- The amount of profit against which carried-forward losses can be set off is limited to a maximum of 50% of the company’s total profits for the period.
Each group (or a company that is not part of a group) will have an annual allowance of GBP 5 million in profits without restriction. No changes are made regarding relief for in-year losses or in-year group relief.
The new rules will apply to all losses arising on or after 1 April 2017. Losses arising before that date will remain subject to the existing rules and cannot benefit from the increased flexibility. However, such prior losses will be subject to the restriction on the amount of profit that can be relieved by carried-forward losses.
Click the following link for the Draft legislation: relief for carried-forward losses page for additional information.
The tax information exchange agreement between Argentina and the United Arab Emirates entered into force on 17 January 2017. The agreement, signed 5 February 2016, is the first of its kind between the two countries and applies from the date of its entry into force, including for requests in relation to periods before its entry into force.
The new income and capital tax treaty between Hungary and Luxembourg entered into force on 26 January 2017. The treaty, signed 10 March 2015, replaces the 1990 tax treaty between the two countries.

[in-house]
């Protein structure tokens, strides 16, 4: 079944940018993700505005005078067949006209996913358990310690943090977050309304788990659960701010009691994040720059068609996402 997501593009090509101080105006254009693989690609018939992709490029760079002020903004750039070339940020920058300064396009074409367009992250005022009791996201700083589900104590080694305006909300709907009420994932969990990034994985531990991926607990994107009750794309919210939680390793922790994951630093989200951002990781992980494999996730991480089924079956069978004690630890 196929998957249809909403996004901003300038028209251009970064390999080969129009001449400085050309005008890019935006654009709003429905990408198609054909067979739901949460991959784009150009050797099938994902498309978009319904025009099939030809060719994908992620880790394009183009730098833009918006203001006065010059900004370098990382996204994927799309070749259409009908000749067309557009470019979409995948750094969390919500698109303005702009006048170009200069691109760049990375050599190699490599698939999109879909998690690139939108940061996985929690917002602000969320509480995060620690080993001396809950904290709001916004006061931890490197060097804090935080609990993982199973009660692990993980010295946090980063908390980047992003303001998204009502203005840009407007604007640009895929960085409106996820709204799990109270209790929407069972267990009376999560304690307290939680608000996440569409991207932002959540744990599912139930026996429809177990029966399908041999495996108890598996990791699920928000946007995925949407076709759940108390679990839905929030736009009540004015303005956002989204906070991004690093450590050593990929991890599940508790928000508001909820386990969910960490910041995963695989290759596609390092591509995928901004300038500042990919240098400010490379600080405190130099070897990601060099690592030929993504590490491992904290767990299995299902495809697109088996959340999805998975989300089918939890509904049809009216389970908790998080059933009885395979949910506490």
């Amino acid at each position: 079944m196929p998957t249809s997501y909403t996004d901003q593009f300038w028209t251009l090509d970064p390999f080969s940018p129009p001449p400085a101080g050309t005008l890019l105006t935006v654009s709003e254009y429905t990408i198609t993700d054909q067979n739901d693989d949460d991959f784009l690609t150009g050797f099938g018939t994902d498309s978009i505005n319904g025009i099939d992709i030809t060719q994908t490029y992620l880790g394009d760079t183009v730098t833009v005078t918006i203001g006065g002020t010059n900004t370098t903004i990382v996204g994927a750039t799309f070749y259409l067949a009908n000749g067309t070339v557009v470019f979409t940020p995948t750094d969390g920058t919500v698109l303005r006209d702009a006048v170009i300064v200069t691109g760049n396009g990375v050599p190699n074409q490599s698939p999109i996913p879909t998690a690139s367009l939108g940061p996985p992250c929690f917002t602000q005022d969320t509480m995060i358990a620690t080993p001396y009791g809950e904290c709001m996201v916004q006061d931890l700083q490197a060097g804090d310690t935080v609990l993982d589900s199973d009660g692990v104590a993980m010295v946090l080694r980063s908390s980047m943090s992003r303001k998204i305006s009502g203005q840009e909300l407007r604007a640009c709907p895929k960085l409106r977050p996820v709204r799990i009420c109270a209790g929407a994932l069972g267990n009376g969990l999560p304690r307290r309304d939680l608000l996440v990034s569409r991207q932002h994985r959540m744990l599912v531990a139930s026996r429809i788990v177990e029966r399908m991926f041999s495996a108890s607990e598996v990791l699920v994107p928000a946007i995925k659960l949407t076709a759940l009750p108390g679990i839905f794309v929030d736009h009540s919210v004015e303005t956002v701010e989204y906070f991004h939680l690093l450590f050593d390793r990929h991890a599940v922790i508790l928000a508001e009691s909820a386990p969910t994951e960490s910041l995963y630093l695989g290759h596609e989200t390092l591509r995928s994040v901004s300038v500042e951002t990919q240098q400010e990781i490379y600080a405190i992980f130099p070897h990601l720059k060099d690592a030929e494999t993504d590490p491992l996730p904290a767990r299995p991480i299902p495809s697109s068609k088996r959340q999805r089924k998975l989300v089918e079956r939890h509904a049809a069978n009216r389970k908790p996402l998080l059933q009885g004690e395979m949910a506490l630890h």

The treaty covers Hungarian personal income tax, corporate tax, land parcel tax, and building tax. It covers Luxembourg individual income tax, corporation tax, capital tax, and communal trade tax.
- Dividends - 0% if the beneficial owner is a company directly holding at least 10% of the paying company's capital; otherwise 10%
- Interest - 0%
- Royalties - 0%
The following capital gains derived by a resident of one Contracting State may be taxed by the other State:
- Gains from the alienation of immovable property situated in the other State;
- Gains from the alienation of shares or comparable interests deriving more than 50% of their value directly or indirectly from immovable property situated in the other State; and
- Gains from the alienation of movable property forming part of the business property of a permanent establishment in the other State.